As far as football goes, hardly anything of note happened after 9:50 remained in the third quarter of Saturday’s matchup between Harvard and Brown.
By that point, the Crimson had built a 46-0 lead off three passing touchdowns, two rushing touchdowns, one fumble-recovery touchdown, one high-snap safety, and one blocked-punt safety.
There was more action in the press box than on the field as statisticians scrambled to find the last time that the Crimson had scored so many points or recorded so many safeties against the Bears.
Between the lines, the game continued apace. Brown stuck with backup quarterback Kyle Moreno, and the junior put together a quietly torrid performance: 20-of-31 overall and 307 yards, more than twice the 151 yards that Harvard senior quarterback Scott Hosch recorded.
The deficit shrank, too. A 46-0 gap became a 53-27 finale, salvaging some pride for the Bears fans that would make the long, cold trip back to Providence.
Some stuff did happen after 9:50 in the third quarter, but unless you play fantasy football with Ivy League players, and unless you have Crimson freshman running back Noah Reimers on your roster (60 rush yards, two touchdowns), the last quarter and a half of Harvard-Brown competition said precious little about the quality of the two teams.
It was not nail-biting football. It was, however, great entertainment.
In a predetermined blowout, especially on a cold evening, the rules of spectatorship change. The on-field action no longer rivets the crowd, so it is permissible for eyes to wander to the injured cornerback with his crutches, the defensive coach with his headset, and the shivering fans with their blankets and scarves.
Among other things, one notices that marching bands play an active role throughout football games—this isn’t just a halftime-and-go-home show for them. Even through the chills of the fourth quarter, the Harvard band remained in place, leading cheers and feigning ignorance of the six-touchdown margin.
The Brown band attempted the same act, although to a lesser degree of success. Across the field, several drummers idly tapped their sticks and looked glum.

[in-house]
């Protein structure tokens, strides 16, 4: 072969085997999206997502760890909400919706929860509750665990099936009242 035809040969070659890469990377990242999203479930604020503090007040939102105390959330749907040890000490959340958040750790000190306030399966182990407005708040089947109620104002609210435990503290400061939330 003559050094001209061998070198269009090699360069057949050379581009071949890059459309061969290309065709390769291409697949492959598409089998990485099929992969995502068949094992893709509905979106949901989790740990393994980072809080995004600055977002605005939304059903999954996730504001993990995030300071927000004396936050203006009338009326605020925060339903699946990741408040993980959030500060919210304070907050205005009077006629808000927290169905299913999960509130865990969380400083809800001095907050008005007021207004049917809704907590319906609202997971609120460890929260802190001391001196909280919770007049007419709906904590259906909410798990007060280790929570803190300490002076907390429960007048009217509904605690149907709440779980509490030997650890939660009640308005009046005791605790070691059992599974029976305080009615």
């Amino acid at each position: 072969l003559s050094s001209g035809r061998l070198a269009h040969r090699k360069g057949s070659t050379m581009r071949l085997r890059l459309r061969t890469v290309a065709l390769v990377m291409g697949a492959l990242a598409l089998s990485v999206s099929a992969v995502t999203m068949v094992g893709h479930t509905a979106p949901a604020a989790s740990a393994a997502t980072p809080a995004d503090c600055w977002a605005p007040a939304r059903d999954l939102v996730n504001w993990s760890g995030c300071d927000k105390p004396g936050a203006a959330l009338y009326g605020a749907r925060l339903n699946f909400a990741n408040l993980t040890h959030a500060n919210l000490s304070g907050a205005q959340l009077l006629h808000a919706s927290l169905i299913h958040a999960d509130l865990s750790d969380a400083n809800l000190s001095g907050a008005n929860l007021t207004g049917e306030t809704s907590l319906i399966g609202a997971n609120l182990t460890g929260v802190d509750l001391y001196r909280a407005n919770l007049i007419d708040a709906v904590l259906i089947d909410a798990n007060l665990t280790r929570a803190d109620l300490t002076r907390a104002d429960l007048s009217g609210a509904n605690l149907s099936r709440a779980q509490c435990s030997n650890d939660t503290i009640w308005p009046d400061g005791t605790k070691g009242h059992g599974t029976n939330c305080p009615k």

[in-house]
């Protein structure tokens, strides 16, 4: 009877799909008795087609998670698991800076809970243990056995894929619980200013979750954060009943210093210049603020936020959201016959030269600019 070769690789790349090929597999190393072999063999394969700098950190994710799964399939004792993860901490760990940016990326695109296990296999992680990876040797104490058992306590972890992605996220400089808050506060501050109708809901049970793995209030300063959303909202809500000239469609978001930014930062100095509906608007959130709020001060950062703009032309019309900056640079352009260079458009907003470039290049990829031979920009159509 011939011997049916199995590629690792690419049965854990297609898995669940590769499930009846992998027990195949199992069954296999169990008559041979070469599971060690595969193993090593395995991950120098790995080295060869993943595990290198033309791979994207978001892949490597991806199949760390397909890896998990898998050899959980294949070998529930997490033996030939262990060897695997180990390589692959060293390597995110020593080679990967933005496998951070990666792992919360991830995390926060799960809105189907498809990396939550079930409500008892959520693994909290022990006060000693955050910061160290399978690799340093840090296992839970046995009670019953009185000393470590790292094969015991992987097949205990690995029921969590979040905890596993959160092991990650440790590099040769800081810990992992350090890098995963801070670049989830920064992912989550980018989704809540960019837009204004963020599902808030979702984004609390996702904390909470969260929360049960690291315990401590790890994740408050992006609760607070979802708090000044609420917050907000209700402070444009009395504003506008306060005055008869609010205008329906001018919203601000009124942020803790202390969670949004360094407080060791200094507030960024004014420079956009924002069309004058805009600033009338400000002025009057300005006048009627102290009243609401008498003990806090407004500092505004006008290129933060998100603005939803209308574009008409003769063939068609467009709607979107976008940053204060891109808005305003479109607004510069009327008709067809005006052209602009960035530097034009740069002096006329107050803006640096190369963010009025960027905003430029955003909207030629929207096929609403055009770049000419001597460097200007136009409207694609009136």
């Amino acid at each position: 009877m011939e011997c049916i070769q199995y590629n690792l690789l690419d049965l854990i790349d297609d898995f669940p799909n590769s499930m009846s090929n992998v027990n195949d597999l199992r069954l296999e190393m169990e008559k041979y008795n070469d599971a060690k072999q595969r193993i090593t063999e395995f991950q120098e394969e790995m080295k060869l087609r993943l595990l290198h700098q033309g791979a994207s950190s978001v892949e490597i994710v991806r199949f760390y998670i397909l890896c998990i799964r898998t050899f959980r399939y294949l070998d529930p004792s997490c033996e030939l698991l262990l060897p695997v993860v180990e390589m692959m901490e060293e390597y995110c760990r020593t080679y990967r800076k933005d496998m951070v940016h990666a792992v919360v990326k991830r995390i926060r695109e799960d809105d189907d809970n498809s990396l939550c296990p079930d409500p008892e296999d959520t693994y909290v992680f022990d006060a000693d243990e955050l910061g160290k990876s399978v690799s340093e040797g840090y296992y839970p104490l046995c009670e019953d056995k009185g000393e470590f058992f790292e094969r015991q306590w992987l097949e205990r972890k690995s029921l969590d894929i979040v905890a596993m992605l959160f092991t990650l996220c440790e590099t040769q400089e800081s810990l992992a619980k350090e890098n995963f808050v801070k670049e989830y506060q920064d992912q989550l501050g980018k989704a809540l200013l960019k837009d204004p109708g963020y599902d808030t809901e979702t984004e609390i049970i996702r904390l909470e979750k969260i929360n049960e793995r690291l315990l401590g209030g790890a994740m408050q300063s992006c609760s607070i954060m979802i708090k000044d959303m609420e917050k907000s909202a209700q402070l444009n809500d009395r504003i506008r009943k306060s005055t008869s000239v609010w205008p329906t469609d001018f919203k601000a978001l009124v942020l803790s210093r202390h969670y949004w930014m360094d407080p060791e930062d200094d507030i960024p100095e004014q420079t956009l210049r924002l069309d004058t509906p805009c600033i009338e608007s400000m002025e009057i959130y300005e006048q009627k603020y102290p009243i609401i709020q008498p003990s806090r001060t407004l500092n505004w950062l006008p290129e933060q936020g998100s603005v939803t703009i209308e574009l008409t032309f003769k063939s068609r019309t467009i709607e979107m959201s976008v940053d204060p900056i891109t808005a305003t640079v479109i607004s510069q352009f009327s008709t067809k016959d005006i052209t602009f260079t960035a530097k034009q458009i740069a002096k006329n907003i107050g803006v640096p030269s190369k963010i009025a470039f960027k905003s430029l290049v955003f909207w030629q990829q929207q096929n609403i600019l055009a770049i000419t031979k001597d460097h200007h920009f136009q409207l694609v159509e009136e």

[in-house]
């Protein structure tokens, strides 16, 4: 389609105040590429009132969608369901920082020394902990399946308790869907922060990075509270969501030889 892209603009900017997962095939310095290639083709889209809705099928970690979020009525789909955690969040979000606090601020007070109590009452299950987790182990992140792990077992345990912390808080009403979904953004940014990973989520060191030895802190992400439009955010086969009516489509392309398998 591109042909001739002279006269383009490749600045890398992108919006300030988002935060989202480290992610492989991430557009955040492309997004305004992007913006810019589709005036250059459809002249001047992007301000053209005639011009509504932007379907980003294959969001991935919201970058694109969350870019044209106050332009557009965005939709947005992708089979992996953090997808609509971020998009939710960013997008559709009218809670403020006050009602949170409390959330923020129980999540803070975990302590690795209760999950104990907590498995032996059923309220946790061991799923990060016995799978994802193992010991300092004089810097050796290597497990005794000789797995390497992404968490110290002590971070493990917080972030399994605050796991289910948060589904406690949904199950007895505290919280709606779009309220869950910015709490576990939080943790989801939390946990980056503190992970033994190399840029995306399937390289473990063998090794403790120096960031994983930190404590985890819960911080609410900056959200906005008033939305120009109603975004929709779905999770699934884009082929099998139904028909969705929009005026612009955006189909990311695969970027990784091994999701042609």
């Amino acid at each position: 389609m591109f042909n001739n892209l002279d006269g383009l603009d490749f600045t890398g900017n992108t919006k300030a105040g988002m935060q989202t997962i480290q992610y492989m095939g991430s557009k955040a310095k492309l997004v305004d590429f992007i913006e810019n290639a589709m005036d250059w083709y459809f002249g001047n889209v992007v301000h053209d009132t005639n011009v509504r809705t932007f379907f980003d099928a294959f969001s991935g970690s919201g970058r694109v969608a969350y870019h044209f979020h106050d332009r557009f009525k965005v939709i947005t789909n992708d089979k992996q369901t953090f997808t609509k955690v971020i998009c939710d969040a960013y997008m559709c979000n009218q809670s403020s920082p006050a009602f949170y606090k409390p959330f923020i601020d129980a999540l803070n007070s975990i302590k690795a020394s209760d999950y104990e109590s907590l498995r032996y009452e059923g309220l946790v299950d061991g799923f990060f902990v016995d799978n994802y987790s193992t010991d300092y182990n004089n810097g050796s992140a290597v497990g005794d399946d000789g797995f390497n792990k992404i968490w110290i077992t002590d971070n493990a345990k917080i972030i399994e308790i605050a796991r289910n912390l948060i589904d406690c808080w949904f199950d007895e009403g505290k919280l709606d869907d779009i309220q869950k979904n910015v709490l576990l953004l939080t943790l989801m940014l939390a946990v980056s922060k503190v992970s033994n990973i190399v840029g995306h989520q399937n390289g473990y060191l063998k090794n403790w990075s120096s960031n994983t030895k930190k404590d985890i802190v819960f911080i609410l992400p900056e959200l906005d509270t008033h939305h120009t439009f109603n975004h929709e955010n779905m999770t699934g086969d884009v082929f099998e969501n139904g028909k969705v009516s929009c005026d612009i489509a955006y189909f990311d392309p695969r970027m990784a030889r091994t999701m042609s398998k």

Was the tapping an attempt to stay warm? Was it sarcastic applause? Or was it a mental tic brought on by watching score after inexplicable score?
Only a smattering of fans had stuck around to wager guesses. An exodus had occurred between the halves as fair-weather college students realized that a concrete bowl in New England might not be the most comfortable place to spend a late September night.
That, and certain lucky students received tickets to Boston Calling at the end of the second quarter. Vouchers validated and blowout underway, Crimson fans could return to the warmth of their rooms, winners on both counts.
Meanwhile the referees stayed the course. Dressed in long sleeves, they continued to dictate order until the final whistle.
During one kickoff, a center referee tripped, fell to the ground, and came up hobbling, but he decided to stay in the game. There was 20:40 left at that point.
None of these oddities would have drawn attention if Harvard and Brown had been locked in a one-score battle. As it was, the Crimson’s two-and-a-half quarters of total dominance distracted fans from watching football.
The situation will not always be this way.
Harvard may have appeared unbeatable at points on Saturday, but the Crimson was helped by a series of charitable bounces and Bears errors.
You don’t line up for a fourth and 51, as Brown did three minutes into the third quarter, without a smidgen of bad luck and worse play.
Soon, and perhaps very soon, a Saturday will come when Harvard stares uncertainty in the face, and fans have to lock into every snap because the larger result hinges on it.
But two weekends have come and gone, and the Crimson has never trailed. Through these 120 minutes, Harvard has given spectators a rare luxury: the freedom to observe a football game as something other than a football game.
—Staff writer Sam Danello can be reached at firstname.lastname@example.org.